The incursion of so many price-slashing stores is set against the backdrop of the weakened retail market, though Long Island has fared better than many other areas. Suffolk County’s vacancy rate climbed to 4.8 percent in the fourth quarter of 2017, up from 3.7 in the fourth quarter of 2016, according to CoStar. The average asking rent in the county was $24.21 per square foot annually, down from $25.23 in the year-ago quarter. The overall retail vacancy rate in Nassau County ticked up very slightly, to 4.3 percent in the fourth quarter of 2017 versus 4 percent in the year-ago quarter. Average asking rents in the county at the end of last year were about $29.50 per square foot annually, an increase from $27.41 in the fourth quarter of 2016, according to CoStar.
A special case
Discount stores — also known as “close-out retailers” — aren’t afraid to open several locations in close proximity to each other.
In fact, they often play off one another, said Sarlitto of Ocean State, whose company often owns the strip malls that contain its stores, which puts it in a good position to lease to other types of businesses, including those smaller discount stores.
“We sell stuff that they are just not going to have, like 50-pound bags of birdseed and kayaks,” Sarlitto said, adding that shoppers often hop from one discount store to another during the same outing.
In many cases, deep-discount stores require special configurations.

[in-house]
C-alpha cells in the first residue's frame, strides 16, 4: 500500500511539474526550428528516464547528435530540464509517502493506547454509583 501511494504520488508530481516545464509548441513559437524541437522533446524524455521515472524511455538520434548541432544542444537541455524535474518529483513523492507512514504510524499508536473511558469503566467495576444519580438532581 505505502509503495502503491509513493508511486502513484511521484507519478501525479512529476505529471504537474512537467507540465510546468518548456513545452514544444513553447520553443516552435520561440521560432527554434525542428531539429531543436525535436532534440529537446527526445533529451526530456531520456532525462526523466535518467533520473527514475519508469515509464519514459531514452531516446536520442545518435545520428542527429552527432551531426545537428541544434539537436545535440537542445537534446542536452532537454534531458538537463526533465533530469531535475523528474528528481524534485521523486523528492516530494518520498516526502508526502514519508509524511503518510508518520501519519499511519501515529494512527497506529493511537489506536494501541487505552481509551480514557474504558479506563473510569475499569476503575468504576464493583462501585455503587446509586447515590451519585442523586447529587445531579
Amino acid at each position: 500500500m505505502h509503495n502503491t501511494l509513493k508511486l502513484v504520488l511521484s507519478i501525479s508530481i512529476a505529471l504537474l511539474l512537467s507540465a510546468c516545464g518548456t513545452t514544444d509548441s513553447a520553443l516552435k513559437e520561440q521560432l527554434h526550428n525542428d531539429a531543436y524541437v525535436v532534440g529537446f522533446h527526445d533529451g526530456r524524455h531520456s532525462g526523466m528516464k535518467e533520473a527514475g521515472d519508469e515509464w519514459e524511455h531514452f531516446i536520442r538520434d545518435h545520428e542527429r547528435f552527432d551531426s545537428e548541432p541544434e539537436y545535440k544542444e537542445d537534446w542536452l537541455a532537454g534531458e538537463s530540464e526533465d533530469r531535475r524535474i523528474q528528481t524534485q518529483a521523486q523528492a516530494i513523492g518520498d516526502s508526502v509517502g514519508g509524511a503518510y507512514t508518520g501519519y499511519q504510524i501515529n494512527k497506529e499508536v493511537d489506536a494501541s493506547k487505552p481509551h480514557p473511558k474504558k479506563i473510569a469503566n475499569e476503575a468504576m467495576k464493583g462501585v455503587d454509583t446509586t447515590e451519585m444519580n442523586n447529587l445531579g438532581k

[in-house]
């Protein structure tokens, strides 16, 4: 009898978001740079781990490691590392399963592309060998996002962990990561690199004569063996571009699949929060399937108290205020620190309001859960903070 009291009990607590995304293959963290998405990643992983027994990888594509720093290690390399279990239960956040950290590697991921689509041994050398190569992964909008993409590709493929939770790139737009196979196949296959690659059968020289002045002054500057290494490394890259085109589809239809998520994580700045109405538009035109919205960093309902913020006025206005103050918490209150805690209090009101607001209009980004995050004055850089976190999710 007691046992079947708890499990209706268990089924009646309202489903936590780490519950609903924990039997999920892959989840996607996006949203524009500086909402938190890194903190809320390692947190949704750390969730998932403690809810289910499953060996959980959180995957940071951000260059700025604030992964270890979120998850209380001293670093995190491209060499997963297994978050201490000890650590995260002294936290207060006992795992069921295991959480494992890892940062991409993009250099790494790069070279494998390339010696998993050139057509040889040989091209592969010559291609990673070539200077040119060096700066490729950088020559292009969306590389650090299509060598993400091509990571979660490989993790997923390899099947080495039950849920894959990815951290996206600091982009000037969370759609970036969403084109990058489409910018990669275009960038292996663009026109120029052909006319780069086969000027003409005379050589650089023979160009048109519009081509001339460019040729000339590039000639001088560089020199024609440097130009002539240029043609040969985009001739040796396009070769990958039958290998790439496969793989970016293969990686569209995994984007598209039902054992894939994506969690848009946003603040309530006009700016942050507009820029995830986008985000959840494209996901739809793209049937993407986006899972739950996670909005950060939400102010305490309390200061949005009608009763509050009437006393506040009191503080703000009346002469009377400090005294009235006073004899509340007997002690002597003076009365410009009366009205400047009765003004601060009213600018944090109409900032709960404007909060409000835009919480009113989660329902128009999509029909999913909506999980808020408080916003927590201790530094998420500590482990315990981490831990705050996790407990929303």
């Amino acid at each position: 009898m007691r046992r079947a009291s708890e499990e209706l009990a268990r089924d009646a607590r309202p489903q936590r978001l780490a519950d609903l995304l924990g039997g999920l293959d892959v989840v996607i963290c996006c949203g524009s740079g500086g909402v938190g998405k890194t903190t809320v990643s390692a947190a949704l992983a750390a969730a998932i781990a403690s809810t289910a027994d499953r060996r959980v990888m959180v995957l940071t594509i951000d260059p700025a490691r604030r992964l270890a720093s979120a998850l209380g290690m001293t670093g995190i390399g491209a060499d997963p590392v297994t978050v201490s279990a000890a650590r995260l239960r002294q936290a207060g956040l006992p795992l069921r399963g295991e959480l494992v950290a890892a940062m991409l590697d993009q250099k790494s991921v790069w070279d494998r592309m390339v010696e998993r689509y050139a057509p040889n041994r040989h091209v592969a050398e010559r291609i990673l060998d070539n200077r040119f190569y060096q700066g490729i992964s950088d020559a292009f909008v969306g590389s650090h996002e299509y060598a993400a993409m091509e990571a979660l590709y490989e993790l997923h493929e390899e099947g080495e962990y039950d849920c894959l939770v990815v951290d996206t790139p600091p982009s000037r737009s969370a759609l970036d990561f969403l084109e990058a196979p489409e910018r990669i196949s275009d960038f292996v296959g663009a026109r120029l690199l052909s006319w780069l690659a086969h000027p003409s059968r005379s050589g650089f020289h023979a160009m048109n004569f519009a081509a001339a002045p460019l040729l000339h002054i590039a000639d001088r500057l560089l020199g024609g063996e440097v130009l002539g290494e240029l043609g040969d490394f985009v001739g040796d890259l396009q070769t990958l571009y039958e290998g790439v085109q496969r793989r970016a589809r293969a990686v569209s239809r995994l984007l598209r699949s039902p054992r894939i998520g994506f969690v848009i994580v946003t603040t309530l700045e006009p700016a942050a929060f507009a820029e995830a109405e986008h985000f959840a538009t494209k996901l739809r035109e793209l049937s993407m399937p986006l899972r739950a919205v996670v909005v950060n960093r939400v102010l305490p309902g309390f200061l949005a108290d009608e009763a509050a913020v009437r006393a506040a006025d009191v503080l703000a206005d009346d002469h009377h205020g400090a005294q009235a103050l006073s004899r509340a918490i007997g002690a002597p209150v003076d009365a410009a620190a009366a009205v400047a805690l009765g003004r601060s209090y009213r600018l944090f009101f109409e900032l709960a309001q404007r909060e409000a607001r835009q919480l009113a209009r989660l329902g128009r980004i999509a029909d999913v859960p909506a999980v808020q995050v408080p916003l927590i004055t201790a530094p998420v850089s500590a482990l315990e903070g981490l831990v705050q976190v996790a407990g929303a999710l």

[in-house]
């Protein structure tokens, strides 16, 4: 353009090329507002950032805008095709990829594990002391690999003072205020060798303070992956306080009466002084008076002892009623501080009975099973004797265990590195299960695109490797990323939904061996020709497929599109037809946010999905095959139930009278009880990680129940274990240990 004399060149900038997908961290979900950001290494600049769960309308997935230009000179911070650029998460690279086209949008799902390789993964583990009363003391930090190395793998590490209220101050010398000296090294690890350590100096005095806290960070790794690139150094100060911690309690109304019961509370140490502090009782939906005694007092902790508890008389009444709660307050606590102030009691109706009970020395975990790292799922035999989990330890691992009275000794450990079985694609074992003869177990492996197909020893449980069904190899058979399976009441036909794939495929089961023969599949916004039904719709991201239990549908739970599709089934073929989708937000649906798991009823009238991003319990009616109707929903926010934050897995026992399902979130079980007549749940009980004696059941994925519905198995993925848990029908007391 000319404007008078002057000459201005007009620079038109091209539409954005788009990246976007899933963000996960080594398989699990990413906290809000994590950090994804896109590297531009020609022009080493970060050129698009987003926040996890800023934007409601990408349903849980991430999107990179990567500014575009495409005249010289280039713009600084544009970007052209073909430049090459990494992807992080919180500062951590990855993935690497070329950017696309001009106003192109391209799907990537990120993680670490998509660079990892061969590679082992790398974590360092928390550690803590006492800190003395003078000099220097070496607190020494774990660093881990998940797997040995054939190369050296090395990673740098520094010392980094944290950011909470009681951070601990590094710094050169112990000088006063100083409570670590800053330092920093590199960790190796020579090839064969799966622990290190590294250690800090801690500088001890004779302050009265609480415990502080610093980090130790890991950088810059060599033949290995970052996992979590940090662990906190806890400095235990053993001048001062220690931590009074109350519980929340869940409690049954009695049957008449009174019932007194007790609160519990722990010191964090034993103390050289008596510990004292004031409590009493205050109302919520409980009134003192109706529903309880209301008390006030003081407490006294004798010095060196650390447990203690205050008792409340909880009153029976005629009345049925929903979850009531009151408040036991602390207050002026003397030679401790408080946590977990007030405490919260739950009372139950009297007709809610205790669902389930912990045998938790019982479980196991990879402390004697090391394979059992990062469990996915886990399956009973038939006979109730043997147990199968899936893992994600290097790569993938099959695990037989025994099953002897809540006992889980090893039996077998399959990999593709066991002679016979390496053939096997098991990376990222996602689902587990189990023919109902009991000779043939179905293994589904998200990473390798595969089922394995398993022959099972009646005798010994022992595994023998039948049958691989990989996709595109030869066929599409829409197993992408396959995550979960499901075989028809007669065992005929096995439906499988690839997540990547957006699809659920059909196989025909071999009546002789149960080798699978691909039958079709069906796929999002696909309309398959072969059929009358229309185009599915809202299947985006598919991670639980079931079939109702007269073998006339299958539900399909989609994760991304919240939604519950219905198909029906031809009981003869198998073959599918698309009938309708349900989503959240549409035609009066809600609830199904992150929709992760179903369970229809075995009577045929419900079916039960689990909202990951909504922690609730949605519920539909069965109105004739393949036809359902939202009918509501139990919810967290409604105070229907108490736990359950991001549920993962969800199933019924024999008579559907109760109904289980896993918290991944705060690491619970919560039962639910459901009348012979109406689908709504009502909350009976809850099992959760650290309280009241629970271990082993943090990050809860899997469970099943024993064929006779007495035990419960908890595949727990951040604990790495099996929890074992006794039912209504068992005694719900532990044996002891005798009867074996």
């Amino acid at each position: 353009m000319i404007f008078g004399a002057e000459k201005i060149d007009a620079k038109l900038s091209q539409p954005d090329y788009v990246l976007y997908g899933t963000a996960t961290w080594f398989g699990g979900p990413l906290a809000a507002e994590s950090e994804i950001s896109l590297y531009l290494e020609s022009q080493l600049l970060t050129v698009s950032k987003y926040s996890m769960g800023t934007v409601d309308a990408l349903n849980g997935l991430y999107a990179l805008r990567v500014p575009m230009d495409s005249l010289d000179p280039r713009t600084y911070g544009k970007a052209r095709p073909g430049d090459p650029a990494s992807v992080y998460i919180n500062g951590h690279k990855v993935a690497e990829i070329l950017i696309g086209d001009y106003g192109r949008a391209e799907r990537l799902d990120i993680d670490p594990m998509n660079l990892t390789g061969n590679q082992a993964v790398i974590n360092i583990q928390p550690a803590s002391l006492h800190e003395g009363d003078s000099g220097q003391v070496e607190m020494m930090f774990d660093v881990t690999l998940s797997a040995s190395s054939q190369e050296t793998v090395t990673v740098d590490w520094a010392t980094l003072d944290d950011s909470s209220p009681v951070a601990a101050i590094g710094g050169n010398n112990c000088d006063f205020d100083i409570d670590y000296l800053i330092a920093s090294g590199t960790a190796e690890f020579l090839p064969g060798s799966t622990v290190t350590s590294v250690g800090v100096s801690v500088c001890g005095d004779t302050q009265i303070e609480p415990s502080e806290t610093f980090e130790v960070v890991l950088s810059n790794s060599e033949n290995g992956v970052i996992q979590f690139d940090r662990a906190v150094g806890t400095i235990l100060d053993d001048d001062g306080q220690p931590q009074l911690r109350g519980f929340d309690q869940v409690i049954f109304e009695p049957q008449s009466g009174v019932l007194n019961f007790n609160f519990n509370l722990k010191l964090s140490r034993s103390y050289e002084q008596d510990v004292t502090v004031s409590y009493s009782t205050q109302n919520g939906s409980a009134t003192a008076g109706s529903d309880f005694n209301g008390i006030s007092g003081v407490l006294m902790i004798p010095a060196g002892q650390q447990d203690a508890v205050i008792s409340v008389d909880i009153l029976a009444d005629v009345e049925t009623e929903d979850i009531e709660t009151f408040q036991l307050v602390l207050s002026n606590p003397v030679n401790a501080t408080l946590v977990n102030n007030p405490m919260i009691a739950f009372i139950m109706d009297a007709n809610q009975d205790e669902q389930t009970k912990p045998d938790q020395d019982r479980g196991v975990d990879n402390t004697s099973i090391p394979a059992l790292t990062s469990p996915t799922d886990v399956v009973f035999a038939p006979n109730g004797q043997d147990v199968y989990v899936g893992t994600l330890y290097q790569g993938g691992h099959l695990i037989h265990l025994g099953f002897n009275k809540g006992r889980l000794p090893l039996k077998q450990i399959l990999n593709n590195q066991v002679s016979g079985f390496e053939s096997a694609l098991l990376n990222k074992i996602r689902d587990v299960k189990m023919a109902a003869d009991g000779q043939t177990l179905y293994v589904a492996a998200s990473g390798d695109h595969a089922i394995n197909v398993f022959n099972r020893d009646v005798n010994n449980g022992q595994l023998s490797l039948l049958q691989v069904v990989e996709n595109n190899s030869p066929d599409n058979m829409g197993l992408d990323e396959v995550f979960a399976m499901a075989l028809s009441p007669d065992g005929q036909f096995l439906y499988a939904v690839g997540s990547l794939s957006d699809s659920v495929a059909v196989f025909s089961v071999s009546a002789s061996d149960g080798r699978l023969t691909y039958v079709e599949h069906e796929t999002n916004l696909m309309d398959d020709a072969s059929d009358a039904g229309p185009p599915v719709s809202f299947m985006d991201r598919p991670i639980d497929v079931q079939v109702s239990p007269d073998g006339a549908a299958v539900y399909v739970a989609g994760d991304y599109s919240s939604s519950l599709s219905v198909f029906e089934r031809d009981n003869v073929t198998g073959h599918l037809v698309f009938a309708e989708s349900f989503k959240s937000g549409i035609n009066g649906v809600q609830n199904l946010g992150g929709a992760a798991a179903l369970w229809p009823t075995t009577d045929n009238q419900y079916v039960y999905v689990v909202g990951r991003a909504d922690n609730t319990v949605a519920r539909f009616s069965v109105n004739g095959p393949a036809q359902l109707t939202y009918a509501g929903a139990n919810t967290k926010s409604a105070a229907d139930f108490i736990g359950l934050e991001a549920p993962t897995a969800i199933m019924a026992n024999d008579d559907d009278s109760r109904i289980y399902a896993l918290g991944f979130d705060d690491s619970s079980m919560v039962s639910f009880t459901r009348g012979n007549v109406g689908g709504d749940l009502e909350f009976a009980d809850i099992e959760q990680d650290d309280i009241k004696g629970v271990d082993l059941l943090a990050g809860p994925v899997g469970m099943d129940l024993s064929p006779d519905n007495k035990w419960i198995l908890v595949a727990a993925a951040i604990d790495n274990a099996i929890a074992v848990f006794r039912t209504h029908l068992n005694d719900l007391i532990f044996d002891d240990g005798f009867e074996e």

The Family Dollar that opened on Front Street in Hempstead in 2016, for example — the third Family Dollar there — insisted that 2,000 square feet of its 9,000-square-foot berth be back-of-the-house storage, said Ken Hillman, a project manager with Huntington-based AJM Associates, which developed the store.
Retailers that sell clothing or home electronics would require just a fraction of that amount of storage space, but a Costco-style business model that frequently hinges on buying items in bulk and then re-selling them for below-market prices, often demands huge on-site storage areas, brokers and landlords said.
Hillman declined to say what Family Dollar is paying, but in mid-January, the advertised rent for an empty storefront next door was $25 a square foot annually. That’s a top-end rate in the Hempstead area, where rents range from $18 to $25 a square foot, brokers said.
Bumps in the road
These discount chains, once averse to opening stores in New York City and its suburbs, now seem locked in a battle for local market share, analysts said.
A grocery store that is based in a strip mall in Nassau County where it is also the owner and landlord recently blocked a Dollar Tree from opening there by requiring a special waiver for its refrigeration unit, said Siano of Sabre, who declined to name the store.
“The grocery stores are becoming more aware” of competition from discount retailers, he said.
It can also be difficult to convince communities that discount stores are a good fit, said Hillman of AJM.
Hempstead village officials, who were involved in choosing the tenant for Front Street, were reluctant to rent to a discount store because they feared the store wouldn’t be able to sell enough cheap soda and laundry detergent to regularly make rent payments, Hillman said.
“They were worried it was too risky,” Hillman said. But they came around after Hillman compared Family Dollar’s price of Tide detergent against other more conventional retailers, he said, adding that they realized its cheap products were very competitive.
On the flip side, both publicly traded Dollar Tree and Dollar General are Fortune 500 companies, and for landlords, scoring a deep-pocketed national tenant is a coup, brokers said.
“These stores are in neighborhoods that don’t usually command billion-dollar corporations,” Hillman said.